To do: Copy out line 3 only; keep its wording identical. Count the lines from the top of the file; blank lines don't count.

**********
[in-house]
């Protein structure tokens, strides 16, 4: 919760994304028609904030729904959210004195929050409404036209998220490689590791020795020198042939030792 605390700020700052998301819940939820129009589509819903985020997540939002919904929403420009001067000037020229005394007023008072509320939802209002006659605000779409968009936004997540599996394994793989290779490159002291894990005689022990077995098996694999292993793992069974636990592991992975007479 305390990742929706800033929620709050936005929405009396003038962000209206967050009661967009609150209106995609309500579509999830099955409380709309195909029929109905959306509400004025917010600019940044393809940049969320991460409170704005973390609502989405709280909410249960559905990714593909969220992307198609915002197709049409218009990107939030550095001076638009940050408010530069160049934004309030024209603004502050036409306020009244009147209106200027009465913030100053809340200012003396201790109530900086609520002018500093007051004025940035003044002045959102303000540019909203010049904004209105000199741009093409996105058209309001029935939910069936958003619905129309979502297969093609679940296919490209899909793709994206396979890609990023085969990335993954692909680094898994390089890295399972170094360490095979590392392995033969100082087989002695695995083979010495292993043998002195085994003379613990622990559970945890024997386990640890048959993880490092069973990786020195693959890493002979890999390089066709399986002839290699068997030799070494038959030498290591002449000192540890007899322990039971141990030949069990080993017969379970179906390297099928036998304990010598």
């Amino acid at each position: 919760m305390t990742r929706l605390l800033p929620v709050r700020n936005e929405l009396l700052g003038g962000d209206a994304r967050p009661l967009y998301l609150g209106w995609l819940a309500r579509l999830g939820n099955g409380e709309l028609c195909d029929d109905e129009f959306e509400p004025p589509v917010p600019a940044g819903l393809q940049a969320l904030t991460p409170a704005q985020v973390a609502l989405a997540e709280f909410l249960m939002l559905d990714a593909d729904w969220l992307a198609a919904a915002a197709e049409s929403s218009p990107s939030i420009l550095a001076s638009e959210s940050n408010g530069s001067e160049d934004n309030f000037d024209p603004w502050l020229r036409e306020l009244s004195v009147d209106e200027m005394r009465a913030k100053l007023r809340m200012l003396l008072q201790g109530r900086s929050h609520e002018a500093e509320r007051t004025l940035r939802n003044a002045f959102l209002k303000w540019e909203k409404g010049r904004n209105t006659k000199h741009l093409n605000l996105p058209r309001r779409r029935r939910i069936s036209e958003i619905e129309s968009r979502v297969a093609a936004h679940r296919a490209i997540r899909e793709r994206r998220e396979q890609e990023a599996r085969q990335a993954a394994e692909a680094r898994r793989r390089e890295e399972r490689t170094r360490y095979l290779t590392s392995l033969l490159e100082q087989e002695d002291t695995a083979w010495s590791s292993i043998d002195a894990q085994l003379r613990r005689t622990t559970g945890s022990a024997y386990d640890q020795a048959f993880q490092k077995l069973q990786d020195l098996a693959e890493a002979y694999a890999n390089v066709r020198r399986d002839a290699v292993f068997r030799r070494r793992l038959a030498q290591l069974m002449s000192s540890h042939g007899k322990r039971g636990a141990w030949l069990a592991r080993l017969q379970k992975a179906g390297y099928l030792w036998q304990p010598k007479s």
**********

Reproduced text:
């Amino acid at each position: 919760m305390t990742r929706l605390l800033p929620v709050r700020n936005e929405l009396l700052g003038g962000d209206a994304r967050p009661l967009y998301l609150g209106w995609l819940a309500r579509l999830g939820n099955g409380e709309l028609c195909d029929d109905e129009f959306e509400p004025p589509v917010p600019a940044g819903l393809q940049a969320l904030t991460p409170a704005q985020v973390a609502l989405a997540e709280f909410l249960m939002l559905d990714a593909d729904w969220l992307a198609a919904a915002a197709e049409s929403s218009p990107s939030i420009l550095a001076s638009e959210s940050n408010g530069s001067e160049d934004n309030f000037d024209p603004w502050l020229r036409e306020l009244s004195v009147d209106e200027m005394r009465a913030k100053l007023r809340m200012l003396l008072q201790g109530r900086s929050h609520e002018a500093e509320r007051t004025l940035r939802n003044a002045f959102l209002k303000w540019e909203k409404g010049r904004n209105t006659k000199h741009l093409n605000l996105p058209r309001r779409r029935r939910i069936s036209e958003i619905e129309s968009r979502v297969a093609a936004h679940r296919a490209i997540r899909e793709r994206r998220e396979q890609e990023a599996r085969q990335a993954a394994e692909a680094r898994r793989r390089e890295e399972r490689t170094r360490y095979l290779t590392s392995l033969l490159e100082q087989e002695d002291t695995a083979w010495s590791s292993i043998d002195a894990q085994l003379r613990r005689t622990t559970g945890s022990a024997y386990d640890q020795a048959f993880q490092k077995l069973q990786d020195l098996a693959e890493a002979y694999a890999n390089v066709r020198r399986d002839a290699v292993f068997r030799r070494r793992l038959a030498q290591l069974m002449s000192s540890h042939g007899k322990r039971g636990a141990w030949l069990a592991r080993l017969q379970k992975a179906g390297y099928l030792w036998q304990p010598k007479s």